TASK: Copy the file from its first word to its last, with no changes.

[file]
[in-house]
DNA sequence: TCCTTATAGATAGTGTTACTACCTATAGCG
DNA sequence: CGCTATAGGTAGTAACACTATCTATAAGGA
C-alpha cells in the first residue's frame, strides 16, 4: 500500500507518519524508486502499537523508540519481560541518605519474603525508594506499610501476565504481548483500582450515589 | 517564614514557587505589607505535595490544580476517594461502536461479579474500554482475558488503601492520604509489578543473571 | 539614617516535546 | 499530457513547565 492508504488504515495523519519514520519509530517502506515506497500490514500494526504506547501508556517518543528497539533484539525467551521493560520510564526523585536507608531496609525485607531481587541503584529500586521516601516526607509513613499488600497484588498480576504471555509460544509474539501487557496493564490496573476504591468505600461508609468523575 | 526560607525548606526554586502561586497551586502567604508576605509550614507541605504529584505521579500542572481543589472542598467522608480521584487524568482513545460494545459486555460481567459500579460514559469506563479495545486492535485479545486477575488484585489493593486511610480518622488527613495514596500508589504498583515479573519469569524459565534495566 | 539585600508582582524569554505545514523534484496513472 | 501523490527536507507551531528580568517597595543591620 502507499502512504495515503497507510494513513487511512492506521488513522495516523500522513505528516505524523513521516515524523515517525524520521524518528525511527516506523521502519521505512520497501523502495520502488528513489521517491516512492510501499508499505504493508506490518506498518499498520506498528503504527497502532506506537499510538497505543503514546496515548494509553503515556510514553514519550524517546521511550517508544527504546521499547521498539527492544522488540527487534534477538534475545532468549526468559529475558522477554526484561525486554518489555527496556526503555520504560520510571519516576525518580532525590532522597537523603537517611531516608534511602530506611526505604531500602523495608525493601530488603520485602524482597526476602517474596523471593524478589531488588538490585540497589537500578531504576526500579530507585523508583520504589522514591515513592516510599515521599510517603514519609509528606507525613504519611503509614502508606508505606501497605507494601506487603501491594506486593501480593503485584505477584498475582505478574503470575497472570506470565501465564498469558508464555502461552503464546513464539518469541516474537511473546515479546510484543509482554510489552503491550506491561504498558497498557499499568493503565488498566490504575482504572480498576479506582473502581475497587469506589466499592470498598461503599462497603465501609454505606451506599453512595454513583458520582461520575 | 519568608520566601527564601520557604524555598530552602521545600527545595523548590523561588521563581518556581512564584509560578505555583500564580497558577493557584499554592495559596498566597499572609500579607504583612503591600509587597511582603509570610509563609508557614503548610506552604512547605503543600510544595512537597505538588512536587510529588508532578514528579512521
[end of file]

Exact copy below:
[in-house]
DNA sequence: TCCTTATAGATAGTGTTACTACCTATAGCG
DNA sequence: CGCTATAGGTAGTAACACTATCTATAAGGA
C-alpha cells in the first residue's frame, strides 16, 4: 500500500507518519524508486502499537523508540519481560541518605519474603525508594506499610501476565504481548483500582450515589 | 517564614514557587505589607505535595490544580476517594461502536461479579474500554482475558488503601492520604509489578543473571 | 539614617516535546 | 499530457513547565 492508504488504515495523519519514520519509530517502506515506497500490514500494526504506547501508556517518543528497539533484539525467551521493560520510564526523585536507608531496609525485607531481587541503584529500586521516601516526607509513613499488600497484588498480576504471555509460544509474539501487557496493564490496573476504591468505600461508609468523575 | 526560607525548606526554586502561586497551586502567604508576605509550614507541605504529584505521579500542572481543589472542598467522608480521584487524568482513545460494545459486555460481567459500579460514559469506563479495545486492535485479545486477575488484585489493593486511610480518622488527613495514596500508589504498583515479573519469569524459565534495566 | 539585600508582582524569554505545514523534484496513472 | 501523490527536507507551531528580568517597595543591620 502507499502512504495515503497507510494513513487511512492506521488513522495516523500522513505528516505524523513521516515524523515517525524520521524518528525511527516506523521502519521505512520497501523502495520502488528513489521517491516512492510501499508499505504493508506490518506498518499498520506498528503504527497502532506506537499510538497505543503514546496515548494509553503515556510514553514519550524517546521511550517508544527504546521499547521498539527492544522488540527487534534477538534475545532468549526468559529475558522477554526484561525486554518489555527496556526503555520504560520510571519516576525518580532525590532522597537523603537517611531516608534511602530506611526505604531500602523495608525493601530488603520485602524482597526476602517474596523471593524478589531488588538490585540497589537500578531504576526500579530507585523508583520504589522514591515513592516510599515521599510517603514519609509528606507525613504519611503509614502508606508505606501497605507494601506487603501491594506486593501480593503485584505477584498475582505478574503470575497472570506470565501465564498469558508464555502461552503464546513464539518469541516474537511473546515479546510484543509482554510489552503491550506491561504498558497498557499499568493503565488498566490504575482504572480498576479506582473502581475497587469506589466499592470498598461503599462497603465501609454505606451506599453512595454513583458520582461520575 | 519568608520566601527564601520557604524555598530552602521545600527545595523548590523561588521563581518556581512564584509560578505555583500564580497558577493557584499554592495559596498566597499572609500579607504583612503591600509587597511582603509570610509563609508557614503548610506552604512547605503543600510544595512537597505538588512536587510529588508532578514528579512521